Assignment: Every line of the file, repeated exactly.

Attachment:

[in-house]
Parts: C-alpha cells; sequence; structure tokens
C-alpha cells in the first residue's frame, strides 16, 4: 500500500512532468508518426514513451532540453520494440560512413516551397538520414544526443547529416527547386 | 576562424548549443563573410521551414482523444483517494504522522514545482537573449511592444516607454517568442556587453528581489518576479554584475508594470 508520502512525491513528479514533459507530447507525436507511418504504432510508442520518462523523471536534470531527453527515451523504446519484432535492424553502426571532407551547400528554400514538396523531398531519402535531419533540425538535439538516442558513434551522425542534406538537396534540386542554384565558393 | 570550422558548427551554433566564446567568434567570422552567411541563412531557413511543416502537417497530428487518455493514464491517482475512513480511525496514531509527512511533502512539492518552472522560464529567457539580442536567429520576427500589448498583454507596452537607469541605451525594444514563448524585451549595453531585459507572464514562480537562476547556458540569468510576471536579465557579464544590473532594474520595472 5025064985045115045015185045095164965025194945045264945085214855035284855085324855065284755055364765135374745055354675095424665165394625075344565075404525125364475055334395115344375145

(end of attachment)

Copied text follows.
[in-house]
Parts: C-alpha cells; sequence; structure tokens
C-alpha cells in the first residue's frame, strides 16, 4: 500500500512532468508518426514513451532540453520494440560512413516551397538520414544526443547529416527547386 | 576562424548549443563573410521551414482523444483517494504522522514545482537573449511592444516607454517568442556587453528581489518576479554584475508594470 508520502512525491513528479514533459507530447507525436507511418504504432510508442520518462523523471536534470531527453527515451523504446519484432535492424553502426571532407551547400528554400514538396523531398531519402535531419533540425538535439538516442558513434551522425542534406538537396534540386542554384565558393 | 570550422558548427551554433566564446567568434567570422552567411541563412531557413511543416502537417497530428487518455493514464491517482475512513480511525496514531509527512511533502512539492518552472522560464529567457539580442536567429520576427500589448498583454507596452537607469541605451525594444514563448524585451549595453531585459507572464514562480537562476547556458540569468510576471536579465557579464544590473532594474520595472 5025064985045115045015185045095164965025194945045264945085214855035284855085324855065284755055364765135374745055354675095424665165394625075344565075404525125364475055334395115344375145